First Lady Auxillia Mnangagwa watches girls as they prepare traditional dishes over a fire during nhanga/gota/ixhiba in Tsholotsho. (Picture By John Manzongo)
Young girls here have openly admitted to engaging in sexual relations at the expense of their education, spelling the need for elders to take immediate remedial action to curb unwanted pregnancies, diseases and ensure children grow up morally upright.
The disclosure came during First Lady Auxillia Mnangagwa’s Gota/Nhanga/Ixhiba programme which seeks to ensure children grow up morally upright.
The community invited the First Lady to bring her educative programme and help correct the wayward behaviour of the children.
“It’s true that these days we do not value our education and are running after men owing to a quest for niceties,” said one girl during the session. “However, we have learnt that this exposes us to problems because if you visit most pregnant mothers waiting shelters you find a lot of young girls of my age there. Most of these girls are also on anti-retroviral drugs.”
The disclosure put into perspective the importance of the nationwide counselling sessions being spearheaded by the First Lady and dovetailed with concerns raised by most elders over the behaviour of children.
The session was held in strict observance of World Health Organisation regulations of masking up, washing hands and maintaining social distance to curb the spread of Covid-19.
In her remarks, the mother of the nation said it was everyone’s duty to ensure children grew up morally upright and respectful.
“Grandmothers, I have come so that we join forces in counselling the girl child,” said the First Lady. “A girl must not have sexual relations before the time is ripe and must treasure her education.
“Rushing into sexual relationships brings challenges like pregnancy and sexually transmitted diseases. Both boys and girls have become stubborn and are taking intoxicating substances. As parents we want them to treasure their education and shape their future.”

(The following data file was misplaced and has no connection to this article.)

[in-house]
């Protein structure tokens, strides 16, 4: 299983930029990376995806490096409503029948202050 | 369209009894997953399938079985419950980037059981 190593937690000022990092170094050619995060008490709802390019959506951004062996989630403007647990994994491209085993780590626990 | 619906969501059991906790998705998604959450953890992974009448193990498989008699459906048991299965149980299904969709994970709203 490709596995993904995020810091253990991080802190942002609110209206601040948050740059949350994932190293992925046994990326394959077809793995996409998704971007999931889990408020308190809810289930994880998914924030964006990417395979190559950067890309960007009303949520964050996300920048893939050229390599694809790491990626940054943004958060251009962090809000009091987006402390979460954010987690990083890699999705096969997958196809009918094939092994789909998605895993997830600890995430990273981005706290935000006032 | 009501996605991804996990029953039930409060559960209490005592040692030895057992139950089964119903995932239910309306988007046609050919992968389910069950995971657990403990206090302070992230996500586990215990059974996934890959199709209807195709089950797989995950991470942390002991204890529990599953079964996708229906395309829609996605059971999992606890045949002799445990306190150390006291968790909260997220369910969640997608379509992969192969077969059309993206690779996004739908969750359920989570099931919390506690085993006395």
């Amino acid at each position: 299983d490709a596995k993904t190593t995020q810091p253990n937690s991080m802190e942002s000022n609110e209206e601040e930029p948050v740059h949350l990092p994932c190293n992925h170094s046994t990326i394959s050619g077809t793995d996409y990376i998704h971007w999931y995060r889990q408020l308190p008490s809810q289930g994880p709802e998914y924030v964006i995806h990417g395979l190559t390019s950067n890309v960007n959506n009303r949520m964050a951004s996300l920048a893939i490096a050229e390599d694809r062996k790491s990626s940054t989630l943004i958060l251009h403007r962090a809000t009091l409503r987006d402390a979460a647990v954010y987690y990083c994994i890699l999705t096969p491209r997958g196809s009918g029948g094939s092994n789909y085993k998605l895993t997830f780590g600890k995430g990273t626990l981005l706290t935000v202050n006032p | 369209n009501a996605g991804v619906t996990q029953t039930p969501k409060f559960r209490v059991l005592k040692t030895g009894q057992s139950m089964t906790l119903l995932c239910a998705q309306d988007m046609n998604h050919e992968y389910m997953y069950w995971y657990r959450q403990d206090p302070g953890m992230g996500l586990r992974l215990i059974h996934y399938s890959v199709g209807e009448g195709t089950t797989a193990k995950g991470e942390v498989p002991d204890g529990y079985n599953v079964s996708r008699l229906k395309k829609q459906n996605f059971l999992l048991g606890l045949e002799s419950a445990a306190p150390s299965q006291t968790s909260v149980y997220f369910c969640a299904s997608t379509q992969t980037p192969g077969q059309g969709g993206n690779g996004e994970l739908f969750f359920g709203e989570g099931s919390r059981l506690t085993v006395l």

Gogo Sylvia Ndlovu admitted as much and said the children had lost respect for elders.
“True, they are now stubborn and behave as though they were our mothers,” she said. “They succumb to peer pressure and the end is teen pregnancies and the responsible boy denies paternity, leaving parents to shoulder the burden of looking after the child.
“These children leave their huts while we are asleep and meet boys such that we are astounded to find them pregnant.”
The behaviour of today’s children is a lot different from what obtained in the past as highlighted by Gogo Thlava Ndlovu.
“During our days we bathed with boys in the river and it was normal,” she said. “Nothing happened because we were taught manners, but this is no longer the case.”
Many elders spoke out against the mischief in today’s children with another elderly woman leaving everything in the hands of God.
“These children no longer value their education and are rushing into marriage,” she said. “They wake up early saying they are leaving for school only to return at 7pm. They do not reach school, yet they leave home wearing their uniforms.
“If you look in the bag you will see clothes. If you beat her she threatens to get you arrested. When she falls pregnant she points at many boys she would have slept with and they all deny responsibility.
“As an elderly woman, I would be struggling to make ends meet and am left with many grandchildren to look after. What do I give them? We are talking reality Amai, it’s happening here. May God help us.”
Gogo Lida Ndlovu said since growing up, she had never come across the kind of behaviour exhibited by most children of today.
“Even when it comes to household chores, they do not perform,” she said. “If they go to fetch water, they take long to return. Once they develop breasts they think they would have come of age. When they start their menstrual cycles they do not disclose this, yet it’s important to inform elders like an aunt or grandmother so that they are taught how to handle it.
“When we started our menses back then, we would be made to touch all utensils in the kitchen so that you do not break them in the future, that is our culture and these children no longer want to follow anything to do with one’s culture.